Random notes on art and nature



Nature is a subject for artists and poets, but once their work is ready, the whole business of talking and writing about these man-made creations takes over. Is it true that such representations, once created, take on a life of their own and far exceed – in terms of the attention we give them – their sources?

Consider the attention we give to still life paintings. We go to museums to experience and admire such works, write and talk about them, but how often do we contemplate the fruit bowl on the table, the light falling on it, the effect of those shapes next to each other?

Some years back on a trip to New York I visited a Van Gogh exhibition at the MoMA. The galleries resembled a supermarket during Christmas sale, and as people elbowed each other to get a view of The Starry Night, I wondered how many of them had looked at the heavens even once in the last month.

5 thoughts on “Random notes on art and nature

  1. “why do we spend so much time and energy in the discourse of art – representations of nature through paintings, sculpture, photography – and so little on the beauty of nature itself?” Exactly!

  2. I don’t know. I’ve been asking some of these questions for a long time, but don’t feel any closer to resolving them. I haven’t even resolved the question of whether to lose the moment in favor of preserving it in photo or video, or leave the cameras at home sometimes and risk missing an opportunity to share something great with blog readers — and thereby, maybe, increase appreciation for the natural world just a little. One of my recent videopoems, “The Aftermath,” kind of dealt with that question.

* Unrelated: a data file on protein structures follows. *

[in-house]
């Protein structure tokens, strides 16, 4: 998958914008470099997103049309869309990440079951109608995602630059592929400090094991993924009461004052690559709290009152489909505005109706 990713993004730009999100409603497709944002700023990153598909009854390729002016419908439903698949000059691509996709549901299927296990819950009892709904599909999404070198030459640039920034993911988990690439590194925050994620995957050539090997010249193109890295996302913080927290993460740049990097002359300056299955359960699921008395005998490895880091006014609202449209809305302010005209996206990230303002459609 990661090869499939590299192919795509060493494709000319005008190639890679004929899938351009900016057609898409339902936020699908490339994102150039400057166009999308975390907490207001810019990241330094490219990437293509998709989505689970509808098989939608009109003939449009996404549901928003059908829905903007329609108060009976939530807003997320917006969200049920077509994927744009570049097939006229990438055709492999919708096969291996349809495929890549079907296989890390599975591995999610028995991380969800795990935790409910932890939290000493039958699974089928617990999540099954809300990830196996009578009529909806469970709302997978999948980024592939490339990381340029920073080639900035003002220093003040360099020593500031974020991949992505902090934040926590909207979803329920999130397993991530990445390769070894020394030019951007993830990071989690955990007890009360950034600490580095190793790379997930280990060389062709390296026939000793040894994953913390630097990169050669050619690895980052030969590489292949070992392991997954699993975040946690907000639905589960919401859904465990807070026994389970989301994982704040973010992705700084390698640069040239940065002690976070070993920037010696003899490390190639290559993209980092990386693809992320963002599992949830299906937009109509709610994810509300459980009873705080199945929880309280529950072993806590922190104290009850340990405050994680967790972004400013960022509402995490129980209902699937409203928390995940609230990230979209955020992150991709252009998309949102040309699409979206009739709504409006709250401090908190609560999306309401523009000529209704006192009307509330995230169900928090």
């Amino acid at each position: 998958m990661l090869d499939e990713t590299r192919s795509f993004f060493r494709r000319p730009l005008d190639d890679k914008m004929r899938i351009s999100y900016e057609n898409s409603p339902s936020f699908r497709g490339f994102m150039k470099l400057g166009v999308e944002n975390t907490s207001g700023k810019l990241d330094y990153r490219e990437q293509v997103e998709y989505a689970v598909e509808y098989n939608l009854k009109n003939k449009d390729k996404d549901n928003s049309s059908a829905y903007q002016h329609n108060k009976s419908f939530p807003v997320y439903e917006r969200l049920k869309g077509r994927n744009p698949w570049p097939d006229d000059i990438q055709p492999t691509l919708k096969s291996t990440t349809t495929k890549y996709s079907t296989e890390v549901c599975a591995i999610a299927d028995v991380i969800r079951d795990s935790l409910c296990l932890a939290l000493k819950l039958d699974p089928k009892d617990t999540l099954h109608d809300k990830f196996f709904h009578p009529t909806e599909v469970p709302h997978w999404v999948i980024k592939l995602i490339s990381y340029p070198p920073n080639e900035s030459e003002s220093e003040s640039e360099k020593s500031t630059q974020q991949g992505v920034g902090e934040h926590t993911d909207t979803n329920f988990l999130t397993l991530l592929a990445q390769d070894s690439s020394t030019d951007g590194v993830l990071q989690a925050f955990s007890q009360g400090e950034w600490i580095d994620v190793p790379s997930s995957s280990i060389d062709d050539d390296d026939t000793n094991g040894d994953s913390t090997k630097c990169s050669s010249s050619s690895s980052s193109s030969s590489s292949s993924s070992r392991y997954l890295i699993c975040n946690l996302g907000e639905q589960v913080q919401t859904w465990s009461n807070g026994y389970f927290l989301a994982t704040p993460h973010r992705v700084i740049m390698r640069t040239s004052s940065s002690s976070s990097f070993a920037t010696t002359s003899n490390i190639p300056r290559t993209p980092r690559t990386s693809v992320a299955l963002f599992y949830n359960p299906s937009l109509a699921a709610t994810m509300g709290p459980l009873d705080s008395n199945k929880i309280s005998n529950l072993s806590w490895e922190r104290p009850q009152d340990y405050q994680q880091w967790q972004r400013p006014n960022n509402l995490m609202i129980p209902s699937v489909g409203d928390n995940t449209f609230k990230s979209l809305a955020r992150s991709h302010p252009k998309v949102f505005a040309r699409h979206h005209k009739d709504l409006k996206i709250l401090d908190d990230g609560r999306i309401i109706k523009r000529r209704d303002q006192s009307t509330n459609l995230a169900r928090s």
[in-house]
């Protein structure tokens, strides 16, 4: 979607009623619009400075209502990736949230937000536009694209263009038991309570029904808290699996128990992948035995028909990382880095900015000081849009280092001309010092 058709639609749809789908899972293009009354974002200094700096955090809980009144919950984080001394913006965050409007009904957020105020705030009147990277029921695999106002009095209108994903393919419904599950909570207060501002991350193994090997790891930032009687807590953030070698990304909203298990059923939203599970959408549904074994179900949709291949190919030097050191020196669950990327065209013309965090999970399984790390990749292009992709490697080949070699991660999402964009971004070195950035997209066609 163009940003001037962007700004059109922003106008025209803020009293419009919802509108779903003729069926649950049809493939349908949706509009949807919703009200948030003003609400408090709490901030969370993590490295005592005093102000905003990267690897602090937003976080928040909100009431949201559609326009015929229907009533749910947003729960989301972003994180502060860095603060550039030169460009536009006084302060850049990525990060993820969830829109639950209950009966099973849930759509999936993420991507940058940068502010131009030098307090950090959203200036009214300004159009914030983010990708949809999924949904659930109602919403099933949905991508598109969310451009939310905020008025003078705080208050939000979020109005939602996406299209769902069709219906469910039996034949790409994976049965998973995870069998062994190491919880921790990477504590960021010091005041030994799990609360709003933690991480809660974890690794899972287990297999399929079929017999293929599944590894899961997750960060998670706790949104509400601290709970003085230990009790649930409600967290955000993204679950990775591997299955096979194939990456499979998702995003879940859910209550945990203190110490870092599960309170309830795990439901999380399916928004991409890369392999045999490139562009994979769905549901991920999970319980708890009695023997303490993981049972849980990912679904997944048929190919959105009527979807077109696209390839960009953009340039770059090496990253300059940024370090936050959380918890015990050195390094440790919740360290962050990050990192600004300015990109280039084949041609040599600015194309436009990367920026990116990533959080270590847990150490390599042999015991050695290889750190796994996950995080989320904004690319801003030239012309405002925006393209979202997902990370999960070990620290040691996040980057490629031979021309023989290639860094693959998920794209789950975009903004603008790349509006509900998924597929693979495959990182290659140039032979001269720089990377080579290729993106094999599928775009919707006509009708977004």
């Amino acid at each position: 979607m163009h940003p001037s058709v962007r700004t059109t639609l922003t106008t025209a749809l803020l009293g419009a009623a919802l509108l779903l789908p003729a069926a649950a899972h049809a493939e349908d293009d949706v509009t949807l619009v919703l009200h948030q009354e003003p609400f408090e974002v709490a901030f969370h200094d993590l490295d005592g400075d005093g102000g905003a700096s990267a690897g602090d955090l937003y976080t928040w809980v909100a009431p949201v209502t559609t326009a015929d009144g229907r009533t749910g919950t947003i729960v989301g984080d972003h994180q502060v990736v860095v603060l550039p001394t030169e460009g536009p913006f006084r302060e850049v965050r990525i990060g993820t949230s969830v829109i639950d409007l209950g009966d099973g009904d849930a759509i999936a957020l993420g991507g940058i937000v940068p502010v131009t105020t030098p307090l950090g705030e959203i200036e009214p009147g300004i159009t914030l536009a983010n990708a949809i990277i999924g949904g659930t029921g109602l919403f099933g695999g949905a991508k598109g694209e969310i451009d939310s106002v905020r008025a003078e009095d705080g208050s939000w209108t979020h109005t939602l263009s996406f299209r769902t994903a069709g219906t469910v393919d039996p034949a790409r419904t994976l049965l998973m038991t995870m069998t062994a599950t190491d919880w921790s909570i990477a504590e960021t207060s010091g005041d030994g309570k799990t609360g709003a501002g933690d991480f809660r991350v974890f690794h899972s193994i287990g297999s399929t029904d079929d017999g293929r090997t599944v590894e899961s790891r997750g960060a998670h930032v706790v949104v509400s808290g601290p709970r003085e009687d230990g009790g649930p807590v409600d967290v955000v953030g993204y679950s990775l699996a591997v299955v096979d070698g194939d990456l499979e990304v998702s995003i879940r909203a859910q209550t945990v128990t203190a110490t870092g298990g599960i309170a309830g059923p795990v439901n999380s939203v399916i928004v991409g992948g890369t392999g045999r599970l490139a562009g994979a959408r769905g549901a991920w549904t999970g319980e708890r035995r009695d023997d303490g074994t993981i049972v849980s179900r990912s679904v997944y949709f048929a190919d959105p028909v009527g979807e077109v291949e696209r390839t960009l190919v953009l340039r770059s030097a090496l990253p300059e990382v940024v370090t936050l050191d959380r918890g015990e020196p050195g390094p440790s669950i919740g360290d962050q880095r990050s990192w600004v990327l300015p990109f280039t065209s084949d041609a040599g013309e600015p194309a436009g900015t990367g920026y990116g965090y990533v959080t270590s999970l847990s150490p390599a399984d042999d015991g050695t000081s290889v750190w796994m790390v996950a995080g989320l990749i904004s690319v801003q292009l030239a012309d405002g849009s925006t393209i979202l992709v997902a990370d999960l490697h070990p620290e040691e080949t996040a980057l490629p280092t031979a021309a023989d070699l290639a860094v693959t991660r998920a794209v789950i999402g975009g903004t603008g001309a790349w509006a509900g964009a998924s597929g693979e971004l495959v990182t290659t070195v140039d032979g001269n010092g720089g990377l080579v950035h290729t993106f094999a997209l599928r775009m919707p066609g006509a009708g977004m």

3. Nature couldn’t have found a better evangelist than you, Dave. What gives your work more power is that you do it out of love, and not some sort of duty or mission. So in your case it is perhaps better that this photography/video question remains unresolved!

  4. Yes! Yes! Yes!….Thanks Parmanu for putting it across so well…the same thing which i have been trying to tell others so unsuccessfully. I think people have moved so far away from nature now that its difficult to get them back. Here i have stopped telling people my experiences with nature coz i fear that if more people go….they will end up destroying whatever little is left of it.

    1. >> fear that if more people go….they will end up destroying whatever little is left of it.

      That is the worst-case scenario. Perhaps there is a more hopeful alternative?

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